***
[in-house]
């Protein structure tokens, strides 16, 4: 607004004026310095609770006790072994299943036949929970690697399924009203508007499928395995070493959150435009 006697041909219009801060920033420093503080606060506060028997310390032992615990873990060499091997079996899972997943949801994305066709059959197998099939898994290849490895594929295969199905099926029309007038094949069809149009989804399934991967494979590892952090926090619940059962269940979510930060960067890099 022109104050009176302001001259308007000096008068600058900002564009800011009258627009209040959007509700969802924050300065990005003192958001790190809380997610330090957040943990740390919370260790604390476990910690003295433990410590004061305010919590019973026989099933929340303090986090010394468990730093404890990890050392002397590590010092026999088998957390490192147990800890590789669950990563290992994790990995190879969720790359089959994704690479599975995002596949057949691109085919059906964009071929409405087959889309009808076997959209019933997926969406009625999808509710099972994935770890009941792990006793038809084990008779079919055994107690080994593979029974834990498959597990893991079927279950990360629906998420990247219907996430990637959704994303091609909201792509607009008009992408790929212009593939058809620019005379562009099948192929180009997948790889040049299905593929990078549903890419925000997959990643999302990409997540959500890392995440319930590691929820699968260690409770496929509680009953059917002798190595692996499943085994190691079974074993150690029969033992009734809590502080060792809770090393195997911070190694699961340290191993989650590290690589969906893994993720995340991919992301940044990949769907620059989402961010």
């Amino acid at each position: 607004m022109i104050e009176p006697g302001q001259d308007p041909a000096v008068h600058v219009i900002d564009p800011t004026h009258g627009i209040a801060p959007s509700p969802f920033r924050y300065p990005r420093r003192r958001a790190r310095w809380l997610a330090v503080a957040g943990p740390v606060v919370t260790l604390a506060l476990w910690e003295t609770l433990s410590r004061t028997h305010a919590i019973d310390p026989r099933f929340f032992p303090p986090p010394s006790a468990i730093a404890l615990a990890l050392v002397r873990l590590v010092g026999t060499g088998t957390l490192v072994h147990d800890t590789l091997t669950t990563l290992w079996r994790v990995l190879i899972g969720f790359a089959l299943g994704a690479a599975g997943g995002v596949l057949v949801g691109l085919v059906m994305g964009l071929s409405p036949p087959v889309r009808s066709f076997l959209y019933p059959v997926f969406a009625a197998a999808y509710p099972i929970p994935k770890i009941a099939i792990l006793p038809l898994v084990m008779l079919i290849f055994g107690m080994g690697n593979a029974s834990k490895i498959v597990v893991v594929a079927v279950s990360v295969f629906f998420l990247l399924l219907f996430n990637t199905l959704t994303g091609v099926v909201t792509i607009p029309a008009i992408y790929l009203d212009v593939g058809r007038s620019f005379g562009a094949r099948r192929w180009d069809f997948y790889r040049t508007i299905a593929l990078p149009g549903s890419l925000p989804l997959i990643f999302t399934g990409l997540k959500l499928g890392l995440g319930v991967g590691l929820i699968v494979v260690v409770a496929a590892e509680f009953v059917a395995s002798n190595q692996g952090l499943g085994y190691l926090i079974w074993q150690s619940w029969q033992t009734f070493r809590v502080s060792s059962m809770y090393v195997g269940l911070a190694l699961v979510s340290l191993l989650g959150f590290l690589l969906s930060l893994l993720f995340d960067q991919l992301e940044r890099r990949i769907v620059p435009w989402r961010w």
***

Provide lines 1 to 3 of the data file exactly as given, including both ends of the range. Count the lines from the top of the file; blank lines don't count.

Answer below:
[in-house]
């Protein structure tokens, strides 16, 4: 607004004026310095609770006790072994299943036949929970690697399924009203508007499928395995070493959150435009 006697041909219009801060920033420093503080606060506060028997310390032992615990873990060499091997079996899972997943949801994305066709059959197998099939898994290849490895594929295969199905099926029309007038094949069809149009989804399934991967494979590892952090926090619940059962269940979510930060960067890099 022109104050009176302001001259308007000096008068600058900002564009800011009258627009209040959007509700969802924050300065990005003192958001790190809380997610330090957040943990740390919370260790604390476990910690003295433990410590004061305010919590019973026989099933929340303090986090010394468990730093404890990890050392002397590590010092026999088998957390490192147990800890590789669950990563290992994790990995190879969720790359089959994704690479599975995002596949057949691109085919059906964009071929409405087959889309009808076997959209019933997926969406009625999808509710099972994935770890009941792990006793038809084990008779079919055994107690080994593979029974834990498959597990893991079927279950990360629906998420990247219907996430990637959704994303091609909201792509607009008009992408790929212009593939058809620019005379562009099948192929180009997948790889040049299905593929990078549903890419925000997959990643999302990409997540959500890392995440319930590691929820699968260690409770496929509680009953059917002798190595692996499943085994190691079974074993150690029969033992009734809590502080060792809770090393195997911070190694699961340290191993989650590290690589969906893994993720995340991919992301940044990949769907620059989402961010």
């Amino acid at each position: 607004m022109i104050e009176p006697g302001q001259d308007p041909a000096v008068h600058v219009i900002d564009p800011t004026h009258g627009i209040a801060p959007s509700p969802f920033r924050y300065p990005r420093r003192r958001a790190r310095w809380l997610a330090v503080a957040g943990p740390v606060v919370t260790l604390a506060l476990w910690e003295t609770l433990s410590r004061t028997h305010a919590i019973d310390p026989r099933f929340f032992p303090p986090p010394s006790a468990i730093a404890l615990a990890l050392v002397r873990l590590v010092g026999t060499g088998t957390l490192v072994h147990d800890t590789l091997t669950t990563l290992w079996r994790v990995l190879i899972g969720f790359a089959l299943g994704a690479a599975g997943g995002v596949l057949v949801g691109l085919v059906m994305g964009l071929s409405p036949p087959v889309r009808s066709f076997l959209y019933p059959v997926f969406a009625a197998a999808y509710p099972i929970p994935k770890i009941a099939i792990l006793p038809l898994v084990m008779l079919i290849f055994g107690m080994g690697n593979a029974s834990k490895i498959v597990v893991v594929a079927v279950s990360v295969f629906f998420l990247l399924l219907f996430n990637t199905l959704t994303g091609v099926v909201t792509i607009p029309a008009i992408y790929l009203d212009v593939g058809r007038s620019f005379g562009a094949r099948r192929w180009d069809f997948y790889r040049t508007i299905a593929l990078p149009g549903s890419l925000p989804l997959i990643f999302t399934g990409l997540k959500l499928g890392l995440g319930v991967g590691l929820i699968v494979v260690v409770a496929a590892e509680f009953v059917a395995s002798n190595q692996g952090l499943g085994y190691l926090i079974w074993q150690s619940w029969q033992t009734f070493r809590v502080s060792s059962m809770y090393v195997g269940l911070a190694l699961v979510s340290l191993l989650g959150f590290l690589l969906s930060l893994l993720f995340d960067q991919l992301e940044r890099r990949i769907v620059p435009w989402r961010w």